The good news: there is no one route. Everybody's way in is different, meaning there isn't a right or wrong way to start in the business. The bad news: that lack of structure puts all the onus on you and your initiative to get anywhere. No one comes to you: YOU go to people. Also, doing a lot of unpaid work is the norm, so don't be quick to give up the day job just yet.
So, what are your ports of call (as said, a number of these are also covered in Stack and Clague's book)?
- Being a script reader: one of the most common methods of attack, you help a production company wade the tsunami of screenplays and decide what ones are actually worth the head honchos' time. Usually in the form of a three+ page report, you grade the piece on several criteria, such as character, structure, dialogue and commercial prospects, write up a synopsis that summarises the whole script. With that you offer a page worth of comments on the positive and negatives, and whether or not it should be taken further for development.
- Being a runner/low level position at a production company: like the reader, you'll be starting at the bottom, helping to do odd jobs around the office and make the tea.But again, you'll meet people.
- Join a training scheme: certain companies and broadcasters like the BBC do offer training schemes to help get you involved on series and in departments, usually in an on-set/technical capacity. Be sure to check on their websites every couple of weeks if new ones come up.
- Being a teacher: Again, another common pathway is to get involved in the teaching of creative media at the college/university level, as well as on special film programs and workshops for schools. You'll be able to pay bills, enjoy certain benefits afforded the teaching profession such as set hours and, thanks to school holidays, have nice big chunks that you can devote solely to other pursuits.
- By the way, CVs? Keep it simple, keep it single column, two pages max, and tie every piece of information into the position you're applying: generic do-all CVs will not work (and forget about the 'Interests' section: no one cares if you like swimming or Chinese food). Lucy Hay talks about it here better than I can.
Alternately, just ask to have a five minute meeting with someone in development about career advice, as a graduating/graduate student. You'd be surprised how generous people can be with their time, as well as how useful being a student is: you're still in school, so you're not trying to sell them anything. You're just a wide-eyed kid with big dreams. They can relate, and if they like you, they may even offer you some work experience, or possibly even a read of your script.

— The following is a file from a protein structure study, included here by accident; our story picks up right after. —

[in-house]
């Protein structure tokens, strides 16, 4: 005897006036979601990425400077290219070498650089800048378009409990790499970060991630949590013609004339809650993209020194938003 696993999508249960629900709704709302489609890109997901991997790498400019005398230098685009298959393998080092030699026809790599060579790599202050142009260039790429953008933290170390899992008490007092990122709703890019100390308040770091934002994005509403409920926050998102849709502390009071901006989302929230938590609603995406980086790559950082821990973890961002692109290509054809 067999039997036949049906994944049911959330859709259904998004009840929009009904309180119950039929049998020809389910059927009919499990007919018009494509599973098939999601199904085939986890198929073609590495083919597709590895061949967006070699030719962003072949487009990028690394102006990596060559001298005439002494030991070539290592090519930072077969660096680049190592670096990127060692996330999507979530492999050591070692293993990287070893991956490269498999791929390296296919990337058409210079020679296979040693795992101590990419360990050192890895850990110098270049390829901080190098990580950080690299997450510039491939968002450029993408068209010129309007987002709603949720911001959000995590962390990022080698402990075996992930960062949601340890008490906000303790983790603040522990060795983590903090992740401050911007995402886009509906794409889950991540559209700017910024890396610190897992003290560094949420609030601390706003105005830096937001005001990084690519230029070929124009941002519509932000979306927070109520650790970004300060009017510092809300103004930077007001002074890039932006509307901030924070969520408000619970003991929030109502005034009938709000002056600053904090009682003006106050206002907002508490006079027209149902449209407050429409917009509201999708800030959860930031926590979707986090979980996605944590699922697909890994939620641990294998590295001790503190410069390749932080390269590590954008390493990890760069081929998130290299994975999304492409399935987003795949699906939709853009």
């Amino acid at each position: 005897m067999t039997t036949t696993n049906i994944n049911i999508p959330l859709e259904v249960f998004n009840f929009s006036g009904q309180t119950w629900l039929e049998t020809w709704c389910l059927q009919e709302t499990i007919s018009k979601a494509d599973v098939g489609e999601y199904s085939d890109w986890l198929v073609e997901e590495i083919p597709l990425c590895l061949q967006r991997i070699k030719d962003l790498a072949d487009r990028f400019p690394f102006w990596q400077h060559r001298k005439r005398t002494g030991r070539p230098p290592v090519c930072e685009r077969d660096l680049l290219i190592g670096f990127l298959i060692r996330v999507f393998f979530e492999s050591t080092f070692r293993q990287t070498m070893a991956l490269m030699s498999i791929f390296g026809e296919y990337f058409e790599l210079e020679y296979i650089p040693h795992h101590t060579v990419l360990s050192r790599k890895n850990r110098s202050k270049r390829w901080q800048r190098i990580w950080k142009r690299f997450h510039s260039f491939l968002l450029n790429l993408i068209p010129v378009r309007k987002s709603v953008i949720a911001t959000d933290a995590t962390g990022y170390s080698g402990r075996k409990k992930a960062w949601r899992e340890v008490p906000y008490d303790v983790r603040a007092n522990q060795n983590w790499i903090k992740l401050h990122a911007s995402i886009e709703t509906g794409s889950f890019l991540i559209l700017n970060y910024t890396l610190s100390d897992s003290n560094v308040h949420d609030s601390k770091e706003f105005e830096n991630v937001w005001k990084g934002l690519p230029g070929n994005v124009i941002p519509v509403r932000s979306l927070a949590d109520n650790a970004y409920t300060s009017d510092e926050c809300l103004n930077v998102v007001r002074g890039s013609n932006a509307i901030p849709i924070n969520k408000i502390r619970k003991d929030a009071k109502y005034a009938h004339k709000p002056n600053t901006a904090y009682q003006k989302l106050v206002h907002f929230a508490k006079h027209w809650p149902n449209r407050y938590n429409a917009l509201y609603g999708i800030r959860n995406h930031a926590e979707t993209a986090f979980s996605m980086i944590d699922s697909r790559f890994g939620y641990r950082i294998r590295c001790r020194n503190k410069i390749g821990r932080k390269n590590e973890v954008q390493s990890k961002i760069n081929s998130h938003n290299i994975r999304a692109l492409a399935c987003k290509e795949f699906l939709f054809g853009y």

The Non-Tarantino one.
Yes, YOU have to go and meet people. YOU have to acually talk to people before they can read your script and maybe, MAYBE, give you a job. YOU have to make people want to be around you. Go to festivals (like London Screenwriters), media conferences, screenings, talks and lectures: anywhere makers and movers will be, so must you. Research who they are beforehand, so that when you introduce yourself, you can point to something they've made and can say you admire. Nobody can resist a compliment, and thus, that snowballs into a chat, a conversation and, possibly, an exchange of numbers and/or emails.
You must, also, not be:
Just like anywhere else in life, treat others as you would want to be treated yourself. Be polite, be understanding and, here's the big one, LISTEN. The art of shutting your mouth, letting others talk and actually absorbing what they are saying is such a rare quality that I think the dodo is a more populated species than people with this skill. And yet, just like making sure to say please and thank you to people, it makes all the difference in endearing you to someone.
After you are done, cordially thank them and send a follow-up email a few days later, thanking them for their time and that you hope that you can stay in touch. Afterwards, stay in touch every 3 or so months. Ideally, when you have a new project or piece of work or major news to share with them. Remember, treat others as you would want to be treated: you wouldn't want your time wasted with monotony or trivial nonsense, so don't waste theirs if you have nothing to show.
A last tip: to stay informed of who is making what and where, subscribe to the trade magazines: Deadline, Hollywood Reporter, Screen International (for film) and Broadcast (for TV) come out regularly and for an efficient fee. Occassionally browsing on IMDB is not good enough: you have to have a steady flow of reliable, well sourced information, if you want to stand any chance.
Okay, so let's say you've met someone and they want to read your script. What now?
Join me in Part five, where I talk about actually writing for a living, and those mystical, mythical beings known as ''Agents''.